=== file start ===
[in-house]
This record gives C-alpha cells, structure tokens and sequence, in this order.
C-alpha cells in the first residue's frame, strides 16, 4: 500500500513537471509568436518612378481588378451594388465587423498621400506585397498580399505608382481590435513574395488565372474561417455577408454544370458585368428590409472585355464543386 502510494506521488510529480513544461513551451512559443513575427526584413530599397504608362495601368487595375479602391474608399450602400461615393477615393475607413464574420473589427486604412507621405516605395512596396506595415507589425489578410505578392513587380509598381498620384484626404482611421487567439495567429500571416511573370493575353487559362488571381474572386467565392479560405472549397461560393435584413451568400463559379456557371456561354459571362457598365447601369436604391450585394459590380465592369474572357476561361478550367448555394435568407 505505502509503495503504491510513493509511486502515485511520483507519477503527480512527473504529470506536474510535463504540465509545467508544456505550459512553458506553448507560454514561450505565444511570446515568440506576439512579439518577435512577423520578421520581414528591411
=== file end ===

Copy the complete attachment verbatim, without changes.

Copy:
[in-house]
This record gives C-alpha cells, structure tokens and sequence, in this order.
C-alpha cells in the first residue's frame, strides 16, 4: 500500500513537471509568436518612378481588378451594388465587423498621400506585397498580399505608382481590435513574395488565372474561417455577408454544370458585368428590409472585355464543386 502510494506521488510529480513544461513551451512559443513575427526584413530599397504608362495601368487595375479602391474608399450602400461615393477615393475607413464574420473589427486604412507621405516605395512596396506595415507589425489578410505578392513587380509598381498620384484626404482611421487567439495567429500571416511573370493575353487559362488571381474572386467565392479560405472549397461560393435584413451568400463559379456557371456561354459571362457598365447601369436604391450585394459590380465592369474572357476561361478550367448555394435568407 505505502509503495503504491510513493509511486502515485511520483507519477503527480512527473504529470506536474510535463504540465509545467508544456505550459512553458506553448507560454514561450505565444511570446515568440506576439512579439518577435512577423520578421520581414528591411